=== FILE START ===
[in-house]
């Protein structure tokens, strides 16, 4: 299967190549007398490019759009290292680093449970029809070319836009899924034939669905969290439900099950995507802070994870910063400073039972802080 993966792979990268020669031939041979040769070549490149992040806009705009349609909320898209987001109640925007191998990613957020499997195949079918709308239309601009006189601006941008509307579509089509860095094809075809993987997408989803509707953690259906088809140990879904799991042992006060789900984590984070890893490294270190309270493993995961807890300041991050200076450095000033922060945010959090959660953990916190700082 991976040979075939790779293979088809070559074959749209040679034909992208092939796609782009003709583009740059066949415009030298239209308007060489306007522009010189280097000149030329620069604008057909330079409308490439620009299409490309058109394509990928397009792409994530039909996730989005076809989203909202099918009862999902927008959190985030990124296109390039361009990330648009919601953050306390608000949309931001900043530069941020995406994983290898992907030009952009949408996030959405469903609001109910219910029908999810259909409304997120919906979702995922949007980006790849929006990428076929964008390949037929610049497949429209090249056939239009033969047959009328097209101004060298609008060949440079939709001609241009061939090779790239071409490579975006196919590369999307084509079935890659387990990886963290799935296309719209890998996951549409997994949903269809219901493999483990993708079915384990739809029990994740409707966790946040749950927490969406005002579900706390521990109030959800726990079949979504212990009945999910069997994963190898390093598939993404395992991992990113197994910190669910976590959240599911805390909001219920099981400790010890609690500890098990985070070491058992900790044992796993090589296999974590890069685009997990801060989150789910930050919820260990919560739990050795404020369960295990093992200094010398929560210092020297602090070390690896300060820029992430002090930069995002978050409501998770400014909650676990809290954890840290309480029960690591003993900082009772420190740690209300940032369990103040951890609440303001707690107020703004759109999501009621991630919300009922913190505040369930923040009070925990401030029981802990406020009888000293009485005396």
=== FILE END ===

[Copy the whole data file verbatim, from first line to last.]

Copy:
[in-house]
């Protein structure tokens, strides 16, 4: 299967190549007398490019759009290292680093449970029809070319836009899924034939669905969290439900099950995507802070994870910063400073039972802080 993966792979990268020669031939041979040769070549490149992040806009705009349609909320898209987001109640925007191998990613957020499997195949079918709308239309601009006189601006941008509307579509089509860095094809075809993987997408989803509707953690259906088809140990879904799991042992006060789900984590984070890893490294270190309270493993995961807890300041991050200076450095000033922060945010959090959660953990916190700082 991976040979075939790779293979088809070559074959749209040679034909992208092939796609782009003709583009740059066949415009030298239209308007060489306007522009010189280097000149030329620069604008057909330079409308490439620009299409490309058109394509990928397009792409994530039909996730989005076809989203909202099918009862999902927008959190985030990124296109390039361009990330648009919601953050306390608000949309931001900043530069941020995406994983290898992907030009952009949408996030959405469903609001109910219910029908999810259909409304997120919906979702995922949007980006790849929006990428076929964008390949037929610049497949429209090249056939239009033969047959009328097209101004060298609008060949440079939709001609241009061939090779790239071409490579975006196919590369999307084509079935890659387990990886963290799935296309719209890998996951549409997994949903269809219901493999483990993708079915384990739809029990994740409707966790946040749950927490969406005002579900706390521990109030959800726990079949979504212990009945999910069997994963190898390093598939993404395992991992990113197994910190669910976590959240599911805390909001219920099981400790010890609690500890098990985070070491058992900790044992796993090589296999974590890069685009997990801060989150789910930050919820260990919560739990050795404020369960295990093992200094010398929560210092020297602090070390690896300060820029992430002090930069995002978050409501998770400014909650676990809290954890840290309480029960690591003993900082009772420190740690209300940032369990103040951890609440303001707690107020703004759109999501009621991630919300009922913190505040369930923040009070925990401030029981802990406020009888000293009485005396």